Bringing Big Data down to earth isn’t just a figure of speech for Geostellar, a Washington, D.C.-based startup using social media to drive solar adoption. A big part of the $16 million it’s raised is being spent on crunching data and getting it into the hands of homeowners who want to generate their own clean energy.
“We’re all about the home owner,” CEO David Levine said in an interview at SXSW. “The energy industry hasn’t done them any favors. What people need is an advocate, something that works for them.” What works is a transparent ROI, some marketplace effects and a sliver of competition, which Geostellar describes as the “Glory” piece in its marketing campaign. For the past three years, Levine’s team has been building out its 3-D models, based on data that’s gathered by the same planes that Google, Apple and Microsoft use to snap pictures of the earth.
By combining its satellite imagery with the latest utility and energy rates, Geostellar uses your ZIP code to render three different snapshots of your home’s energy potential. Playing to different motivations, it displays the results under the categories, “Money,” ”Power” and “Glory,” which show electricity savings, electricity output and CO2 emissions, respectively.
Guessing that most of us aren’t experts in the last two — kilowatt-hours and carbon-dioxide tonnage — it breaks those benefits into something more digestible, like how many flights or loads of laundry you avoided. That’s where the social media part kicks in. They’re betting peer pressure will drive much of the adoption as neighbors try to one-up each other. Recent developments from companies like Opower — which uses social media to encourage energy efficiency in the home and works with with more than 70 utilities — show the approach is catching on. By liberating customer data around energy usage, behaviors and costs are amplified. In Geostellar’s case, current users can share their information within the application or externally on Facebook and Twitter.
Driving down costs
When homeowners are interested enough to get bids, it collects estimates from a large pool of installers and provides a detailed comparison of the proposals. According to Levine, part of the difficulty in assessing a homeowner’s options is the lack of standardized vendor processes and the variance around Solar Renewable Energy Credits.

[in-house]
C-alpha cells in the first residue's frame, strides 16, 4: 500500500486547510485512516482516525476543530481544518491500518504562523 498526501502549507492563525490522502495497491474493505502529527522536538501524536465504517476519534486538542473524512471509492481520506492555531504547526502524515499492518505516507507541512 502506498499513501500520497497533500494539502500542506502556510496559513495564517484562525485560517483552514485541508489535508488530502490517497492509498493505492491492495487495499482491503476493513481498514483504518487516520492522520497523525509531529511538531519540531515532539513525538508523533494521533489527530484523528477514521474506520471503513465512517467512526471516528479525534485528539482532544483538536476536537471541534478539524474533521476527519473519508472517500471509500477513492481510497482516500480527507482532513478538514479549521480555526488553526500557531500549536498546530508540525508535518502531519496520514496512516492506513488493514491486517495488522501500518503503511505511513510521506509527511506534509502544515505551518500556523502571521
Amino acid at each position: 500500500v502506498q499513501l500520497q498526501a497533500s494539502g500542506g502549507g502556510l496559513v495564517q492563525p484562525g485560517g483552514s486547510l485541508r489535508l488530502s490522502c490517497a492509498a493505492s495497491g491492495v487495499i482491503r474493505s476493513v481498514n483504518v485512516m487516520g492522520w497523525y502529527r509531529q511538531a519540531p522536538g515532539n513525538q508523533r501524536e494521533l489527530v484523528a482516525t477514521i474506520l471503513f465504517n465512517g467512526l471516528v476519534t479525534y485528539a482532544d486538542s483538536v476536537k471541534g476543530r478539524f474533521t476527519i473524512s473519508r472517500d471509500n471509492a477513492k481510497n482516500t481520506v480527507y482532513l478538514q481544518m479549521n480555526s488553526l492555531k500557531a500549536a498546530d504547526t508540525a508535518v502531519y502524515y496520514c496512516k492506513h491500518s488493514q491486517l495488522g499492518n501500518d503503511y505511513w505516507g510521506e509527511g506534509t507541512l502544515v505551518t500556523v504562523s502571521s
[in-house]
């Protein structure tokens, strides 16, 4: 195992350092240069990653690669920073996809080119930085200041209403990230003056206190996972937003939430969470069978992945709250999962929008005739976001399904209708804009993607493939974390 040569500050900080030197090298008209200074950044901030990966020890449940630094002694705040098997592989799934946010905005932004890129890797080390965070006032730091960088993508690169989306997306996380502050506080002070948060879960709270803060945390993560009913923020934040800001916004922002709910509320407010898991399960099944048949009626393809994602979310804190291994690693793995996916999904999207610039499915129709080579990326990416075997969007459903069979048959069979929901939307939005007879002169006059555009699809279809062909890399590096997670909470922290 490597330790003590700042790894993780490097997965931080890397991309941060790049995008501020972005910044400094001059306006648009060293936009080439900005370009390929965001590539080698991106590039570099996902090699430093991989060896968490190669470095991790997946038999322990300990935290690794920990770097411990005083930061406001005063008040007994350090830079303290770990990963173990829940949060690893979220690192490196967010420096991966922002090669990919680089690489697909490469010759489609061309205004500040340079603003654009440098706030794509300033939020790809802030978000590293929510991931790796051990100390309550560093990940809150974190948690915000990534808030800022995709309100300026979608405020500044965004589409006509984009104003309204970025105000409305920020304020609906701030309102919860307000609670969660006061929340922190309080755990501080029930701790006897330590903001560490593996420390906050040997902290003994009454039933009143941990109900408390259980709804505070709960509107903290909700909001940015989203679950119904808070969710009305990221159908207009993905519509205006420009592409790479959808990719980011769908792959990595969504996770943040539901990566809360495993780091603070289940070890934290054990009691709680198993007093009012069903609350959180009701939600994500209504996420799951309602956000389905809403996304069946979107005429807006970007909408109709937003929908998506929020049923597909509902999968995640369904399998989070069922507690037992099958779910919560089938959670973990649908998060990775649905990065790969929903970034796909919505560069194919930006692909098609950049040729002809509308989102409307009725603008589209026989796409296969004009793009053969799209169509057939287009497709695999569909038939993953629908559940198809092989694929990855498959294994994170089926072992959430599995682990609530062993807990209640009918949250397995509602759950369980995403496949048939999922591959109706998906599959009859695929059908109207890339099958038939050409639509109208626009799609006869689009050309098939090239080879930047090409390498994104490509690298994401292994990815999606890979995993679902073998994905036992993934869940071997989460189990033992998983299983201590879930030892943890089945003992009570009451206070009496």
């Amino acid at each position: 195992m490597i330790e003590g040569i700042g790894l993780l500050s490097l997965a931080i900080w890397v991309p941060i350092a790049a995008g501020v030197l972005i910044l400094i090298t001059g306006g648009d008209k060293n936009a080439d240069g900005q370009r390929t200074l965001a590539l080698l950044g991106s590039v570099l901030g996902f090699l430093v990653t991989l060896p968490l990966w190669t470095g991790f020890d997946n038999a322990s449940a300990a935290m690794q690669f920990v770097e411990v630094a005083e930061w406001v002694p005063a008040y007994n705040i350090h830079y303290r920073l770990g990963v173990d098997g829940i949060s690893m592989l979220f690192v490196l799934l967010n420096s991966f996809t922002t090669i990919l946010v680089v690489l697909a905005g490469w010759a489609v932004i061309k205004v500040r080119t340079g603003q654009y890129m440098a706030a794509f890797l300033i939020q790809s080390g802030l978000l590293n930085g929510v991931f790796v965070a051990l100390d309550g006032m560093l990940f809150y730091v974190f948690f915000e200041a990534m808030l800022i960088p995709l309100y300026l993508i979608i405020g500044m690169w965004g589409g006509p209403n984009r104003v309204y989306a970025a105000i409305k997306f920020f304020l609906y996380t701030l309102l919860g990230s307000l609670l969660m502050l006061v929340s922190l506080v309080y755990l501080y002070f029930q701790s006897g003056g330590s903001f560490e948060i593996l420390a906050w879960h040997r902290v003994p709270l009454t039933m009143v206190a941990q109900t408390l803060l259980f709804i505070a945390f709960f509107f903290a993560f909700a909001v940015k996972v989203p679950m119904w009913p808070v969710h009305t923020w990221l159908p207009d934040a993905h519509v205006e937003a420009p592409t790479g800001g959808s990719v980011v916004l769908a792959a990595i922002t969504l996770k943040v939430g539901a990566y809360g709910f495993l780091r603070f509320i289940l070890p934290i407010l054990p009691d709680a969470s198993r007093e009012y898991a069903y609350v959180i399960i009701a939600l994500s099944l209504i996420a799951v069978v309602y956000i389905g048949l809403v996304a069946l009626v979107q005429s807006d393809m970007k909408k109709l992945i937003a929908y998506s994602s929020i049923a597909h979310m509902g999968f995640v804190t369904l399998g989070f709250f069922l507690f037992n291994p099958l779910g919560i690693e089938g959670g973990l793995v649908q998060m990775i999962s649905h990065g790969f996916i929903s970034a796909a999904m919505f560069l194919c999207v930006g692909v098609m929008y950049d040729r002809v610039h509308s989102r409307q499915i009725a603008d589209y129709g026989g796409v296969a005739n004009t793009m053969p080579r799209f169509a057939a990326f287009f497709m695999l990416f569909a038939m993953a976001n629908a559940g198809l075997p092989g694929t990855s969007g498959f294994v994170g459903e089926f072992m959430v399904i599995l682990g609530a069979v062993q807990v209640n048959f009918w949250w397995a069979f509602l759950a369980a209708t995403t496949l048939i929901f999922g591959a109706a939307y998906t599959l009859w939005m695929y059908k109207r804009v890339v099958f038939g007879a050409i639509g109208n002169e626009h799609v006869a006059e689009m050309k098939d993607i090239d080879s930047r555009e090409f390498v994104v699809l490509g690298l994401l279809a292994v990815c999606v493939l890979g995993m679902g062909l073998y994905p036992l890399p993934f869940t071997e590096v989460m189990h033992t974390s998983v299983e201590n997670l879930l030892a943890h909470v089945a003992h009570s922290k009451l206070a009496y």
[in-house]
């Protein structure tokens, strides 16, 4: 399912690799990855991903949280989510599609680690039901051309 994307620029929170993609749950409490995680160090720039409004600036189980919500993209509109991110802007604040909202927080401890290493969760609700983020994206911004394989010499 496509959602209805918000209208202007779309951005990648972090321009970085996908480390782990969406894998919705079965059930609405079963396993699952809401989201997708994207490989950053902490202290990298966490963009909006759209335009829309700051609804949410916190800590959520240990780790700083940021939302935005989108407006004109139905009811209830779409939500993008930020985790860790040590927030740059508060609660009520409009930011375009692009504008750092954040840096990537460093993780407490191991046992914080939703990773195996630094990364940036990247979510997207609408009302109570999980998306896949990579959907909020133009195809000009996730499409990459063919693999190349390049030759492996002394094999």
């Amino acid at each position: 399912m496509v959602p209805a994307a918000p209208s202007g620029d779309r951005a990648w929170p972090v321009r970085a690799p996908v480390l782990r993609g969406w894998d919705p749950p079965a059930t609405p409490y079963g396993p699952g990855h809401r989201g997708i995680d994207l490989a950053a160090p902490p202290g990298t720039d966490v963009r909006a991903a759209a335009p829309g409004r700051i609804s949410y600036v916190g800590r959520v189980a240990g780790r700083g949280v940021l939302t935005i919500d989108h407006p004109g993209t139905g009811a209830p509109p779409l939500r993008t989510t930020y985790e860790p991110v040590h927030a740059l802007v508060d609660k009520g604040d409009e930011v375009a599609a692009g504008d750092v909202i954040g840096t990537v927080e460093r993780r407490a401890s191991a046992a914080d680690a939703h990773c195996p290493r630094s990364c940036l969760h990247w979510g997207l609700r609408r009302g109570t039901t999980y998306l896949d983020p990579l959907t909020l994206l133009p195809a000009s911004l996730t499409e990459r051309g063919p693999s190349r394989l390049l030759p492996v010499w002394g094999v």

Some vendors, for example, could have a pricing advantage because its models are based on a different set of assumptions than its competitor: The lower-priced proposal might assume utility rates would rise an average of 7 percent over the 25-year life of the panel, while the other vendor, with worse savings, only assumed a 4 percent rate increase.
By functioning as the broker, Geostellar meshes all the rates and best practices from vendors and delivers an “apple-to-apples” comparison, as Levine describes it.
That helps both parties. Confusion is removed from the bidding process and installers can focus on scaling installation, instead of spending on soft costs associated with things like marketing and customer churn.
In a March research brief, financial services firm Raymond James Financial cited data from the Rocky Mountain Institute that estimated soft costs represent more than 60 percent of total U.S. system costs, and are roughly four times higher than in Germany, despite higher labor prices. That’s a key metric because Geostellar charges installers a transaction fee, one it says is less than a solar installer’s cost to acquire a customer.
“With solar, now that the technology is proven, the industry’s biggest challenge is driving down costs,” Raj Prabhu, managing partner at Mercom Capital Group in Austin, Texas, said in a recent Bloomberg article. “The new money is going downstream to help build markets. The industry is now mainstream.”